May 12, 2021 - Economy

Scoop: Blockchain gaming platform Forte valued at $1 billion

Illustration of a Mario-style coin box with a crypto currency symbol instead of a question mark surrounded by pixelated clouds. 

Illustration: Aïda Amer/Axios

Forte, a blockchain-based gaming infrastructure startup, recently agreed to raise $185 million at around a $1 billion post-money valuation, according to multiple sources. Then other investors, including Tiger Global, came calling — offering to nearly double the price. But Forte CEO Josh Williams stuck to his word, quietly closing earlier this week.

Why it matters: In an era of "can you top this" VC valuations, often for the sake of instant gratification, Forte chose to play the long game.

Details: Griffin Gaming Partners led the Series B round, and was joined by new investors like Union Grove Venture Partners and return backers Andreessen Horowitz and Battery Ventures.

Why the interest: Forte, which declined comment, sits at the intersection of several scorching trends, including NFTs.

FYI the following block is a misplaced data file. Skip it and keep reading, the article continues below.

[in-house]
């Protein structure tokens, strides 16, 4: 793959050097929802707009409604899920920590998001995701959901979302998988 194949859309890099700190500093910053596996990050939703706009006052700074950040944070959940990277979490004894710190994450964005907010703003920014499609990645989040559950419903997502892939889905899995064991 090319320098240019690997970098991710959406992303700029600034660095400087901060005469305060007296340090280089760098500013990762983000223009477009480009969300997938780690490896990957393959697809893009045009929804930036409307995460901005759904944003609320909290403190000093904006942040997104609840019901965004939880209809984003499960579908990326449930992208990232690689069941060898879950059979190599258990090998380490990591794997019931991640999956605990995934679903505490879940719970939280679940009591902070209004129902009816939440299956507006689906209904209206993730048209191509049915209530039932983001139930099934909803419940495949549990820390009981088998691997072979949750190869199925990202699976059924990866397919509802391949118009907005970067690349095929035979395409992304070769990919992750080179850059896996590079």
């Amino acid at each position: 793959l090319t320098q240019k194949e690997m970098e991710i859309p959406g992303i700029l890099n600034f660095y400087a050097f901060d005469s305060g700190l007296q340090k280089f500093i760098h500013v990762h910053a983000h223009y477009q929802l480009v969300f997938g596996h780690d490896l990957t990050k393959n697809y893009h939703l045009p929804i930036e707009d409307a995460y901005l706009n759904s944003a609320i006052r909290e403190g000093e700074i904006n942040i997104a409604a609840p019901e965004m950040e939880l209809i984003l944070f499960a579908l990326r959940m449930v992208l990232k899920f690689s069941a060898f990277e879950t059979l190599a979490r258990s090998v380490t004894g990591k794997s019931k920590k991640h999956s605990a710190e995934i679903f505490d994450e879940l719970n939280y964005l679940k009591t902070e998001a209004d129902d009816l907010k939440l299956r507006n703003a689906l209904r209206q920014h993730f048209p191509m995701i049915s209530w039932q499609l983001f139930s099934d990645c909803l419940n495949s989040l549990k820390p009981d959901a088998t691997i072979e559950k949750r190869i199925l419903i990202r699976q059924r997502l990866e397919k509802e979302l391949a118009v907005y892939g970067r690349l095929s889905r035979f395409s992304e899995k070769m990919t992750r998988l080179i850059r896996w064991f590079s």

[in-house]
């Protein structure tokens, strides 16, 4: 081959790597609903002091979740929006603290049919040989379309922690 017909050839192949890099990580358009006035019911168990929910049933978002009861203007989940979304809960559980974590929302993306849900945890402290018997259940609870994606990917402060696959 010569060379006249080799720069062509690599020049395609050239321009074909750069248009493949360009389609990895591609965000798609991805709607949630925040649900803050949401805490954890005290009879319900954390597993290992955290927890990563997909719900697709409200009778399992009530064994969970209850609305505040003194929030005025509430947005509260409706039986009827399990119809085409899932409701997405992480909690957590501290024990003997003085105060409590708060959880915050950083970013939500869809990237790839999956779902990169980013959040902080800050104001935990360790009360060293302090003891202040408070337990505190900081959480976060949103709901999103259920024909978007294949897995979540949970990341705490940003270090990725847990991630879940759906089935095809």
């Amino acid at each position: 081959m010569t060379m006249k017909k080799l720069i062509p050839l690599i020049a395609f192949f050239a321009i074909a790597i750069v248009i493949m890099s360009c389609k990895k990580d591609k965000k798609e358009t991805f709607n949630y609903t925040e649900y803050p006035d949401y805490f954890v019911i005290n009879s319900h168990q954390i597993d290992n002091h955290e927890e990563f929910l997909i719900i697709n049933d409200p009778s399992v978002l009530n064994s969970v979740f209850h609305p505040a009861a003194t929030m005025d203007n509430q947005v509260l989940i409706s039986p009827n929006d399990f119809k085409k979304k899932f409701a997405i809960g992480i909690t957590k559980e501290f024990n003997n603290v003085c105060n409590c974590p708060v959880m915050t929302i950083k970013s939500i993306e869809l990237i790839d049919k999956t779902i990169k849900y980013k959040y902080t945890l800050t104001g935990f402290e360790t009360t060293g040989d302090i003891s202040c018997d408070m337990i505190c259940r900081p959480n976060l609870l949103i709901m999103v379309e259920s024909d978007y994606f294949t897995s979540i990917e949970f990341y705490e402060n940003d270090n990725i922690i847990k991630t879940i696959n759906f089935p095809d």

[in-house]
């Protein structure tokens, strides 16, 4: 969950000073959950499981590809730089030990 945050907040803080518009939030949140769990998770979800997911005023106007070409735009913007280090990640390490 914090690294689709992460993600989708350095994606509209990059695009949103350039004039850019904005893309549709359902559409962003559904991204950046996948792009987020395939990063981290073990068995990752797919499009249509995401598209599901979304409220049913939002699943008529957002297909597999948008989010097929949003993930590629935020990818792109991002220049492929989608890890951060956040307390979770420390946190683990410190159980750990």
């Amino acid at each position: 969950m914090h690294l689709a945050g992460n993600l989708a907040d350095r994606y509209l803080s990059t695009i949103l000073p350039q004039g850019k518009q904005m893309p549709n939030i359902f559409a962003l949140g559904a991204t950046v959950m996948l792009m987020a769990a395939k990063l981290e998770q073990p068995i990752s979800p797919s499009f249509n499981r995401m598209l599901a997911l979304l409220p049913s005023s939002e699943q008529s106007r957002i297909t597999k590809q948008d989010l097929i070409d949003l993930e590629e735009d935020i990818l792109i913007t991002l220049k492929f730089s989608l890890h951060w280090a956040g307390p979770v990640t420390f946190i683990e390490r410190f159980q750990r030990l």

• It's an economic back-end for gaming, a platform that allows game developers to integrate blockchain into their consumer-facing products.
  • A lot of this right now revolves around in-game item purchases, with Forte helping to enable monetization between players (or between streamers and fans), as opposed to just between developers and players. But it also goes beyond that, with Forte having quietly minted over 5,000 NFTs — some of them for items, but many for things like fractional ownership of gaming guilds.
  • Sources say that Forte has around 8 million players on its network, via dozens of popular games. Among the studios it works with is Gallium, co-founded by Will Wright, the original lead designer for "The Sims."

Curious caveat: Forte's long-term plan is to gradually decentralize its platform, believing that it's building the niche equivalent of Internet infrastructure. That also means its eventual goal is to dissolve itself, and it's not quite clear how that squares with raising venture capital.

The bottom line: Not all highly-competitive deals go to the highest bidder.

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